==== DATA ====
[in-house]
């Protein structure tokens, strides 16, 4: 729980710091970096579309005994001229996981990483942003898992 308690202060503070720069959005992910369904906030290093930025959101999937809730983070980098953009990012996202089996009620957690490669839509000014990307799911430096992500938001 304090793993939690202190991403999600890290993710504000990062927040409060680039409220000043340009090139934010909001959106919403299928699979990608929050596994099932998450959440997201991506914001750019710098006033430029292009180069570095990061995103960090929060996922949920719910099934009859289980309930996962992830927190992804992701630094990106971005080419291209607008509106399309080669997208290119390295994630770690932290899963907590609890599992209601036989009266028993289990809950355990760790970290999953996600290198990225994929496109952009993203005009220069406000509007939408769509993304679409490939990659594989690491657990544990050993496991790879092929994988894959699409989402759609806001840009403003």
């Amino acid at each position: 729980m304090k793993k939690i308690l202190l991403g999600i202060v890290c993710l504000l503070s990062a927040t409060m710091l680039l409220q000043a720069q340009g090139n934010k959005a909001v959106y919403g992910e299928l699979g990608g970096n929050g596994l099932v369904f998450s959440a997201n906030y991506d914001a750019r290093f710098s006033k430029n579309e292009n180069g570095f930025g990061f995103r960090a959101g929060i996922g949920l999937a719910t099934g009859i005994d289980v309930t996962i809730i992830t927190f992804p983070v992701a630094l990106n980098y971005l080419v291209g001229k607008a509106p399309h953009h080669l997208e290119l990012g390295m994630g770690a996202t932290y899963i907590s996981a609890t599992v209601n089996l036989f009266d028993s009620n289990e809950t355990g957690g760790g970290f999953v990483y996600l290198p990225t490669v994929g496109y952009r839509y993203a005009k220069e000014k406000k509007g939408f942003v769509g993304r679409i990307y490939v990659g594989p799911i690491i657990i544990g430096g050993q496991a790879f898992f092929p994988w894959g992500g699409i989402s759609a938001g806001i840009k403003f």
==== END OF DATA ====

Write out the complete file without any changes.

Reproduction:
[in-house]
């Protein structure tokens, strides 16, 4: 729980710091970096579309005994001229996981990483942003898992 308690202060503070720069959005992910369904906030290093930025959101999937809730983070980098953009990012996202089996009620957690490669839509000014990307799911430096992500938001 304090793993939690202190991403999600890290993710504000990062927040409060680039409220000043340009090139934010909001959106919403299928699979990608929050596994099932998450959440997201991506914001750019710098006033430029292009180069570095990061995103960090929060996922949920719910099934009859289980309930996962992830927190992804992701630094990106971005080419291209607008509106399309080669997208290119390295994630770690932290899963907590609890599992209601036989009266028993289990809950355990760790970290999953996600290198990225994929496109952009993203005009220069406000509007939408769509993304679409490939990659594989690491657990544990050993496991790879092929994988894959699409989402759609806001840009403003």
């Amino acid at each position: 729980m304090k793993k939690i308690l202190l991403g999600i202060v890290c993710l504000l503070s990062a927040t409060m710091l680039l409220q000043a720069q340009g090139n934010k959005a909001v959106y919403g992910e299928l699979g990608g970096n929050g596994l099932v369904f998450s959440a997201n906030y991506d914001a750019r290093f710098s006033k430029n579309e292009n180069g570095f930025g990061f995103r960090a959101g929060i996922g949920l999937a719910t099934g009859i005994d289980v309930t996962i809730i992830t927190f992804p983070v992701a630094l990106n980098y971005l080419v291209g001229k607008a509106p399309h953009h080669l997208e290119l990012g390295m994630g770690a996202t932290y899963i907590s996981a609890t599992v209601n089996l036989f009266d028993s009620n289990e809950t355990g957690g760790g970290f999953v990483y996600l290198p990225t490669v994929g496109y952009r839509y993203a005009k220069e000014k406000k509007g939408f942003v769509g993304r679409i990307y490939v990659g594989p799911i690491i657990i544990g430096g050993q496991a790879f898992f092929p994988w894959g992500g699409i989402s759609a938001g806001i840009k403003f």